The tale, which was featured twice on The Oprah Winfrey Show, made into a children’s book, slated to be published as a memoir and made into a movie, seemed too good to be true. After some probing by MSU professor Dr. Kenneth Waltzer and other researchers, it turns out it was.
“The Holocaust is an event of serious magnitude … and its essence is brutality, terror and suffering,” said Waltzer, director of Jewish studies at MSU. “So to dress up a Holocaust story in the form of a love story is really to do violence to that difficult knowledge that we should be confronting.”
That’s what Waltzer, along with several others, said the star-crossed couple Herman and Roma Rosenblat did.
The tale first garnered national attention when it was featured on Oprah Winfrey’s show in 1996, after Herman Rosenblat submitted the story to a Valentine’s Day contest in a New York newspaper.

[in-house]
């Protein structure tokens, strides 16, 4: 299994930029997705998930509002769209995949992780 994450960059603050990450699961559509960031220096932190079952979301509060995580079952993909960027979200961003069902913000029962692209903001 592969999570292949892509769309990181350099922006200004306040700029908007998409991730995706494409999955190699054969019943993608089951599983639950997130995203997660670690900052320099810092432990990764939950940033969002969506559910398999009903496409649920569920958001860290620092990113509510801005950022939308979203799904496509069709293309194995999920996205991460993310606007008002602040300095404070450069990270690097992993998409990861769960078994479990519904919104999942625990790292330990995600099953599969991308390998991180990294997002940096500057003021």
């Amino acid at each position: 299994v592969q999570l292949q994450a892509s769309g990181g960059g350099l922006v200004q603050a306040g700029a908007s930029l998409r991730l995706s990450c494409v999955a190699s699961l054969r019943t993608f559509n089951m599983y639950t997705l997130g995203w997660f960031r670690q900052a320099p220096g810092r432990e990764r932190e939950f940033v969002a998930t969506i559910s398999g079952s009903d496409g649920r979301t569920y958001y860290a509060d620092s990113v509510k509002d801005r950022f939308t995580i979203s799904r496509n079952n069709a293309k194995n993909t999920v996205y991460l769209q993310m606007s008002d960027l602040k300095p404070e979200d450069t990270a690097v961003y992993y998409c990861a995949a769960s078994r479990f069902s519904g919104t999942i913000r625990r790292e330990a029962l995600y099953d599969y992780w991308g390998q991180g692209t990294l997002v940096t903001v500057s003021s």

“They kept performing the theater act, and ultimately the theater act become the real thing,” Waltzer said.
Waltzer first became suspicious of the story about three years ago when he was interviewing survivors for a book about children imprisoned at Buchenwald, a concentration camp. The survivors told him they thought the couple’s story was false, he said.
Waltzer tried to contact Herman Rosenblat as part of the research for his book, since Rosenblat was kept at Buchenwald and at one of its subcamps, Schlieben. When Rosenblat didn’t respond, Waltzer let it go.
Also wary of the story, forensic genealogists Sharon Sergeant and Colleen Fitzpatrick contacted Waltzer in November 2008 about its authenticity.